I also can see the downsides of encryption for public and semi-public chats (channels), as it would make it hard to quote chats into a topic, and even the old, maybe-new-again feature to move chat messages to topics. I like those abilities and wouldn’t want to hinder them; plus, with them being public and semi-public, I have more of an expectation that an admin should be able to read them all.

I strongly still desire e2ee for private chat (personal chat). I rarely if ever will bring another person into a specific chat, instead starting a new group chat. I rarely will use them as drafts or want to convert them into something in a public/semi-public chat channel. I guess I see them as the most intimate form of communication we have online and FB and other platforms don’t have default e2ee on their private chats and many people don’t mind, I think the risk is much higher on smaller communities, as it’s harder to hide in the crowd of millions/billions of people.

I do work with emotions, helping people deal with conflict and say how they’re feeling, and I’ve turned on encryption for private topics and will probably try to turn off the ability for people to send private chats to anyone but me until e2ee exists for it, because I want them to be fully aware that any chat they send, I can see.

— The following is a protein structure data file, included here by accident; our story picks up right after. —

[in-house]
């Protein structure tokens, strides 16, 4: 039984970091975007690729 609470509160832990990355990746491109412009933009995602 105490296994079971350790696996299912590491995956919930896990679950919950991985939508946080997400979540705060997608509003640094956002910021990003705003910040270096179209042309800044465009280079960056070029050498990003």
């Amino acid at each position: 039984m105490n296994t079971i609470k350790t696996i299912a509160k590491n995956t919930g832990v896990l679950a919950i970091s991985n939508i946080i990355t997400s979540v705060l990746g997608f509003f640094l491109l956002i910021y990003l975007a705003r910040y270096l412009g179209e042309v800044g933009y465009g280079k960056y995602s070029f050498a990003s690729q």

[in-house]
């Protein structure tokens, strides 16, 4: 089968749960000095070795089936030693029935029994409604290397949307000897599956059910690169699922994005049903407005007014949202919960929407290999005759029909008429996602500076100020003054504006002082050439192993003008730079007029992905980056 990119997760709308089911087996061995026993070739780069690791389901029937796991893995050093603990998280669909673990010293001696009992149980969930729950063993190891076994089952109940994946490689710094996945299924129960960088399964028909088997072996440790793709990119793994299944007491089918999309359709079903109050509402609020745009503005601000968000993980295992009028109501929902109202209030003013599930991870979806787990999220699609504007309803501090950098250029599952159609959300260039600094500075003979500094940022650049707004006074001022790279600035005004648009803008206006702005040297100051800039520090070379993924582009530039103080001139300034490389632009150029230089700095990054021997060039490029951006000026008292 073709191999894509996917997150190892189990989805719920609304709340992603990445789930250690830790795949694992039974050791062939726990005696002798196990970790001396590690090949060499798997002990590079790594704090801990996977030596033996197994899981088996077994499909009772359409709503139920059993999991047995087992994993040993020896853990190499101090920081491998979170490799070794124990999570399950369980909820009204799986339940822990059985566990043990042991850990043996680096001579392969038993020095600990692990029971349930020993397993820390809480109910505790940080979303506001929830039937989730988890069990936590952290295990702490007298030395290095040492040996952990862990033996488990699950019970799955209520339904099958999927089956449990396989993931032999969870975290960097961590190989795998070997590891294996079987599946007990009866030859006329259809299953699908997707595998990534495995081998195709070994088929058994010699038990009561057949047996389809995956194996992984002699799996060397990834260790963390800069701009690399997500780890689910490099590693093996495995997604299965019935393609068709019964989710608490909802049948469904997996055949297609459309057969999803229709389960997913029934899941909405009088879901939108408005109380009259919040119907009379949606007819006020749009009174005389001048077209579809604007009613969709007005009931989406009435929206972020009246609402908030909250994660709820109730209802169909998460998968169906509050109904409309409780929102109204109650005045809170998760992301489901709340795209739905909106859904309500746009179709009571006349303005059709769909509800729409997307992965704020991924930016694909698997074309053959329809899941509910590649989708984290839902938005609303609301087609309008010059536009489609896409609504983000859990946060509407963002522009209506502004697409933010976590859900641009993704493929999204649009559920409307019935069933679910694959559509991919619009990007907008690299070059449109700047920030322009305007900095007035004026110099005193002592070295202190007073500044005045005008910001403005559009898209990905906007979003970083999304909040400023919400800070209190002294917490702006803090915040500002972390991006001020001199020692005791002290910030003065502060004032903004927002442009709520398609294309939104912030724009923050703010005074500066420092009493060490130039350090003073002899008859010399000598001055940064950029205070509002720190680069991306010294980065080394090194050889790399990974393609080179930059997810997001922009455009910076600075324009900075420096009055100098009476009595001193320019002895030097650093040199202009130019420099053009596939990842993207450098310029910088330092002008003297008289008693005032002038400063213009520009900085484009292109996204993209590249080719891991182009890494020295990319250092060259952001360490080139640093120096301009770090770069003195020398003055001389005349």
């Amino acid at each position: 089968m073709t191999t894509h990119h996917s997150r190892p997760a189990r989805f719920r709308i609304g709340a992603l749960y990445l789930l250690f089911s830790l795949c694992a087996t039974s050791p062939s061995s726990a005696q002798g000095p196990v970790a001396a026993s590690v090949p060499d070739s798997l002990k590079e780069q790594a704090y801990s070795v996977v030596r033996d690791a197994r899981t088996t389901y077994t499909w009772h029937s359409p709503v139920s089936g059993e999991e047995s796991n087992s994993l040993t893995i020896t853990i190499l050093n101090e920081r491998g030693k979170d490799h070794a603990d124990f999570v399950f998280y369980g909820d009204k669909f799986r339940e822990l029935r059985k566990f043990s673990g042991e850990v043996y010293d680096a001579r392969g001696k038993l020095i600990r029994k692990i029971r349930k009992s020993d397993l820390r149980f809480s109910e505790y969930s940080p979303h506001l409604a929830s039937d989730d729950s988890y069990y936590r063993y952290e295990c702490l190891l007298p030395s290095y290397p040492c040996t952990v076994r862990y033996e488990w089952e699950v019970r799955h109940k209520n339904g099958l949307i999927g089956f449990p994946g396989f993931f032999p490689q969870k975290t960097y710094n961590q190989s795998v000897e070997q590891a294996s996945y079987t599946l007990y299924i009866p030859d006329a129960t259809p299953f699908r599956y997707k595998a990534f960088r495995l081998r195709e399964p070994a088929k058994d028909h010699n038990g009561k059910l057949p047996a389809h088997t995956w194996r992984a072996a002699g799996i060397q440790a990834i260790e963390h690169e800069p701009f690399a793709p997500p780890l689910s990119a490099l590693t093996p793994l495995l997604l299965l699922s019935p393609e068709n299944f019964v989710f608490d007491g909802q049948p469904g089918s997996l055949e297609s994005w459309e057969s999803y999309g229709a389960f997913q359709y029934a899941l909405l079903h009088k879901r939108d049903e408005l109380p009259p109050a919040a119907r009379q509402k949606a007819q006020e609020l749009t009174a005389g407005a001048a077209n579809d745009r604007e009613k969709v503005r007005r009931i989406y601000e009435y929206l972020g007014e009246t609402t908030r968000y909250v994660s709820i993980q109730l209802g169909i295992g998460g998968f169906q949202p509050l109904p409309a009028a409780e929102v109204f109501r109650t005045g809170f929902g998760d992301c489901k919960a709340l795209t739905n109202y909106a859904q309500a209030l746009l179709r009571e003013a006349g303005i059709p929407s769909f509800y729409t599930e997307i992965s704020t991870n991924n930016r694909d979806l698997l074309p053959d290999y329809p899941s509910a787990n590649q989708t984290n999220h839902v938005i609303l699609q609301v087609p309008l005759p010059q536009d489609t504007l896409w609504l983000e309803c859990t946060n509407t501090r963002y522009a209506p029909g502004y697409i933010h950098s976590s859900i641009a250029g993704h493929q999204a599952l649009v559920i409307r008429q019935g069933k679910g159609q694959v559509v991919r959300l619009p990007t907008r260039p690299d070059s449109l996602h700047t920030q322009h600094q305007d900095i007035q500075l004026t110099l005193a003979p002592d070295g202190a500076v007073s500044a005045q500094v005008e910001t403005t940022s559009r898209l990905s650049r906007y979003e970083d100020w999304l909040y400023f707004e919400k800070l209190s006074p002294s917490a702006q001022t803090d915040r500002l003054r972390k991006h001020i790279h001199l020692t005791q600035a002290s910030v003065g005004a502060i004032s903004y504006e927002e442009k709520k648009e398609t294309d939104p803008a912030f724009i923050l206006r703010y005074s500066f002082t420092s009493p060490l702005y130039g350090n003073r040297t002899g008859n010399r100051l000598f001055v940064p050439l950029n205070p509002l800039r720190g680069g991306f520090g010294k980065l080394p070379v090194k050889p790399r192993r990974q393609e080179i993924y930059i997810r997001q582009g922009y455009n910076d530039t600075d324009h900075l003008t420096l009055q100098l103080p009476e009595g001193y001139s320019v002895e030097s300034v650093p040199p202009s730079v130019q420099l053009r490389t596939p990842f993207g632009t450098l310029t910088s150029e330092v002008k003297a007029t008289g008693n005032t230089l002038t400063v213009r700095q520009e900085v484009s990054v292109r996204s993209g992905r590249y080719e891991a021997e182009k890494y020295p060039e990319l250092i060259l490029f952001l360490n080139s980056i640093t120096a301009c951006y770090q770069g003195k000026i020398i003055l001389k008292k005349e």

So yes, I can see why it may limit other functions on private topics and public/semi-public chat channels, I just really want the most private space on the platform to be as private as it can be.


Continuing the discussion from Federation support for Discourse and from Discourse Chat Beta:

Perhaps Discourse chat could consider supporting Matrix federation and e2e encryption (based on Signal). See this post about Rocket.chat formally announcing they will support Matrix standards moving forward.

Personally, I find Matrix fantastic. So, certainly worth considering a possible path; at least it makes for interesting conversation. :smile: